Monday, September 6, 2010

a brand new instalment of "And They Say There's No Such Thing As the Hardcore Continuum!"

instalment #8

Robin Howells's interview with postdubstep crew LHF in FACT, August 2010

Howells: People do seem to think your music strongly evokes certain precursors, for example the Metalheadz crew or DMZ. Who or what inspires you all?

Amen Ra: “Growing up I was all about jungle and hardcore from the age of about 12 or 13. I’m infected by a lot of that style, it won’t ever leave me! Also house and garage, 2step, all those old pirate sounds were all me. Broken beat sparked me massively and when dubstep started emerging that was a very deep time too, early FWD vibes. Everything I do comes through that filter...."

Double Helix: “The musical history that London’s streets and surrounding counties hold are important to me as an individual and a producer. I see the hardcore continuum as the UK’s gift to the world – its effect on the way that a massive cross-section of society interacts is huge and can’t be overlooked. Early jungle and breakbeat hardcore pioneers feature heavily in my record collection. Metalheadz 01-50 are quite possibly the most influential tracks that I own, and what Goldie did with Timeless and then Platinum Breakz Vol.1 is actually ridiculous. 90.6 FM under its many names was the home of two crews that without doubt had a massive impact on our sound, SLT and Bass Inject – they always came with new dubs on a weekly, nobody had the tunes they had and it was seriously fertile ground for music. Garage and the significant founders of the early movement that evolved from 2step into dubstep are seriously close to my heart… the beat patterns they came with were an eye opener as to what can be done at those tempos.”....

Howells: If music from what’s often referred to as the hardcore continuum is important to a lot of you, do any of you feel some sense of descent from musicians in its past? Do you think it’s necessary to be familiar with it to understand your music?

Amen Ra: “Definitely, people who do not come from the continuum will have a different understanding of our music – just as valid an understanding as people who have come from there as I think there’s enough to cater for both. There’s definitely a lineage that we feel a part of, from the early hardcore, through to jungle, through to the Metalheadz era; through garage, grime and dubstep, especially when DMZ came around. But things aren’t like what they were in the past, they aren’t as rare and underground, so we kind of have to draw a line under them eras, while remembering them at the same time if that makes sense.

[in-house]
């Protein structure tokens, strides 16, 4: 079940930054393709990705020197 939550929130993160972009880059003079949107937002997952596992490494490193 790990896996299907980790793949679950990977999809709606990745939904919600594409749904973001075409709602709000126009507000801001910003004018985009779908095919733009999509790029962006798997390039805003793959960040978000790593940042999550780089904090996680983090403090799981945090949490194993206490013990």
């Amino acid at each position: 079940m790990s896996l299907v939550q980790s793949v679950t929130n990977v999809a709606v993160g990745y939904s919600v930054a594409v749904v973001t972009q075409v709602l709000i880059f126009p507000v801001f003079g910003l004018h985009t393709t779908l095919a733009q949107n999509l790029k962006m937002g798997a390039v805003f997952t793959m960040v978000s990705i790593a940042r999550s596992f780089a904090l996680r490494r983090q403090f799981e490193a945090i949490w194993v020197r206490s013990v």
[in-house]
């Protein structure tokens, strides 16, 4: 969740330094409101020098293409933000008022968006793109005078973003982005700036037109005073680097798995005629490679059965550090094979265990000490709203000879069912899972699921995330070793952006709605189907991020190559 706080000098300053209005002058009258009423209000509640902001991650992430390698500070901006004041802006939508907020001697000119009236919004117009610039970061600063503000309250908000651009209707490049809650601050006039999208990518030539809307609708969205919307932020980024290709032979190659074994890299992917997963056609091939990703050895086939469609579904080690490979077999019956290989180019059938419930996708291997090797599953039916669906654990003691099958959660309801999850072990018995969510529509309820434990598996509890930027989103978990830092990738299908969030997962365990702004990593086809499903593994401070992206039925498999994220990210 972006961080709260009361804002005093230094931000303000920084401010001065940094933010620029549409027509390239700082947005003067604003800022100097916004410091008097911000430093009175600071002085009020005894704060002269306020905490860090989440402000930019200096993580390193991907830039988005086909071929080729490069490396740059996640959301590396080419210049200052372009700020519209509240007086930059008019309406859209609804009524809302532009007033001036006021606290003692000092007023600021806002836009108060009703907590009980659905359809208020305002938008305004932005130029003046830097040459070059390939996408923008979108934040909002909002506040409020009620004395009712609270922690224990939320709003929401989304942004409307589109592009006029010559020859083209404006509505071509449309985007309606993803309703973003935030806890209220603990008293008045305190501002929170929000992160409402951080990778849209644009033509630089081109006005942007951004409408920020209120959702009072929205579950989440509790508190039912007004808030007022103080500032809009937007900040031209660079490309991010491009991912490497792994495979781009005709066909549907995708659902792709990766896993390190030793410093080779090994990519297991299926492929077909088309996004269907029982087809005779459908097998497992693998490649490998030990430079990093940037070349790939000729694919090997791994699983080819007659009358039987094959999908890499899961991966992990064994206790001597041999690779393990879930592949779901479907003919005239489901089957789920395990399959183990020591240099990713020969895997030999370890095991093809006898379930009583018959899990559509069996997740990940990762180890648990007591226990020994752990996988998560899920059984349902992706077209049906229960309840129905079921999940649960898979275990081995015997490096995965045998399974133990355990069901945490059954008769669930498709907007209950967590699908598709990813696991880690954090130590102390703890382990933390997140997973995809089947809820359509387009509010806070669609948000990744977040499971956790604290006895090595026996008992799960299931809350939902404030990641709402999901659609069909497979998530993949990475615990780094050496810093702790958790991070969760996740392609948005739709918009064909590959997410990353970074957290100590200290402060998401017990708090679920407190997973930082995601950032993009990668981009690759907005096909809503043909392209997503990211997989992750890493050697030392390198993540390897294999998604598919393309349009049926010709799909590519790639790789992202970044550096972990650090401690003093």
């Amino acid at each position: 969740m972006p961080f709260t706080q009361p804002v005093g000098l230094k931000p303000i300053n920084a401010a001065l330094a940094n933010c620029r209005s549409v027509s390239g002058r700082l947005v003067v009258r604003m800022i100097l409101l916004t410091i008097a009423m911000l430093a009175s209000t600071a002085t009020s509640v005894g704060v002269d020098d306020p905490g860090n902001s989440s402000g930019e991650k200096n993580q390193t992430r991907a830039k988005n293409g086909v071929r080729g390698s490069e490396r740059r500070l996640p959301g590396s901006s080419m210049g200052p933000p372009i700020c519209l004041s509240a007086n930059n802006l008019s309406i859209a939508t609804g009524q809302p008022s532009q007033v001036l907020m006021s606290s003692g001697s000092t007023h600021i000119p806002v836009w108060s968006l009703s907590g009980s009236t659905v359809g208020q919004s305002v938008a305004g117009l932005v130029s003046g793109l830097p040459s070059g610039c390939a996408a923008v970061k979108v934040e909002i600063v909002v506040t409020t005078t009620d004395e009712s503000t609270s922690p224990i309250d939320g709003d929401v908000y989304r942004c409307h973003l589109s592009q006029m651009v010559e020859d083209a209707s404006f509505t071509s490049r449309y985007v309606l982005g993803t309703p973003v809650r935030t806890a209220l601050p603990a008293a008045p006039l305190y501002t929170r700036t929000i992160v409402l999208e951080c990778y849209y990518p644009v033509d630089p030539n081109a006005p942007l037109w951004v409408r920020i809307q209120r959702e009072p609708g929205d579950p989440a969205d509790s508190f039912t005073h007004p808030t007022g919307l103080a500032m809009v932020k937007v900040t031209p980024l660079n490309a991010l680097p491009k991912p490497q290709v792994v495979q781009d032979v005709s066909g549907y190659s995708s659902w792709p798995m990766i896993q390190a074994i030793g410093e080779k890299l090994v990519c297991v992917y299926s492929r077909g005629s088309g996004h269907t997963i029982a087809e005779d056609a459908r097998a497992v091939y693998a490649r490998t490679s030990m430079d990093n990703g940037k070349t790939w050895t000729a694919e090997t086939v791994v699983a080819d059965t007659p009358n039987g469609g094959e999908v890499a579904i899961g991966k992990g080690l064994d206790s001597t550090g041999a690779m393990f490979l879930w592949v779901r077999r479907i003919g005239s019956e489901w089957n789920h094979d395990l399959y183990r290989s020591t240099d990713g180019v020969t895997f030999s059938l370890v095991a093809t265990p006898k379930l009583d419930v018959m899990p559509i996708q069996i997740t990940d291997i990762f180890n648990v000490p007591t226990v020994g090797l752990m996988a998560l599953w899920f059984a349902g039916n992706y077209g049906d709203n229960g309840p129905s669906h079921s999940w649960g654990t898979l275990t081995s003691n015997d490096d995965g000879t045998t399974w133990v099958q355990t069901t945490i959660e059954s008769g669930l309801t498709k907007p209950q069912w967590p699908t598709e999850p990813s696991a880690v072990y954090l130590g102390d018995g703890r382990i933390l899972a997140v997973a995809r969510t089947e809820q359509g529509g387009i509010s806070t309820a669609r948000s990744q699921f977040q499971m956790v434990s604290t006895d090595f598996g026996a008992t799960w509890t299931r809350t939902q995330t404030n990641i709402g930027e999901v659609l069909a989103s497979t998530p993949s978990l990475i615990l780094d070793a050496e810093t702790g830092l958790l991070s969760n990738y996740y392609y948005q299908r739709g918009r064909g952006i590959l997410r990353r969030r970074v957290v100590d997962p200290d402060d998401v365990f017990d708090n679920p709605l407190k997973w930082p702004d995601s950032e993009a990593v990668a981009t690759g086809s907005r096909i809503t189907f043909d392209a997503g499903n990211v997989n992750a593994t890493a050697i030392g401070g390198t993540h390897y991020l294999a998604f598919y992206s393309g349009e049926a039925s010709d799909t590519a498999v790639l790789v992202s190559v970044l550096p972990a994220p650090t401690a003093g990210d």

Double Helix: “It’s almost impossible to avoid the impact of its sonic lineage when you’re exposed to those sounds and ethics from a young age – the way that they interact and resonate with London as a multicultural society becomes clearer the more you look, and it’s a really powerful thing . I don’t think that grass roots familiarity with the continuum is essential to experiencing our music fully, but there will naturally be far more reference points in tracks for people that grew up with the continuum.

Low Density Matter: “I think it’s inescapable really: if you lived anywhere near the M25 corridor once it was built, no matter how old you were, the continuum would almost definitely have affected your life in one way or another – be it through friends giving you tapes, record shops opening, people talking about the convoys, picking up rogue pirate stations in the car or even the bad press about raves. We’re no exception. The FM dial was rammed full of pirates and a ridiculous cross section of music was on tap, so you naturally develop an affinity with those sounds over the years.

Solar Man: “We take a lot of influence from styles that have a direct connection to the continuum, and some that have influenced aspects of it without being so obvious, so it’s open to listeners of all backgrounds really. If you check beats by Amen, Helix or LDM for example, elements of garage, jungle and house are all clearly present in the sound they produce, but they’re all fused and punctuated by bursts of Bollywood, jazz, hip-hop, soul and a variety of samples from many genres.

No Fixed Abode: “You don’t have to be familiar with the continuum to understand our sound, but it helps: there’s definitely a certain understanding of the continuum required to truly get it, I think. I twist the traditional format and bring in other influences that other heads might find too risky, as it goes too far from “UK” shit. I don’t care, this is no time to play it safe and this ain’t the time for those who just stick to what is comfortable and keeps them “in the team”.


The fact that LHF's music is ruddy excellent is just maple syrup and whipped cream on the Belgian waffle that is their splendid fidelity to the Way, the Light and the Truth.

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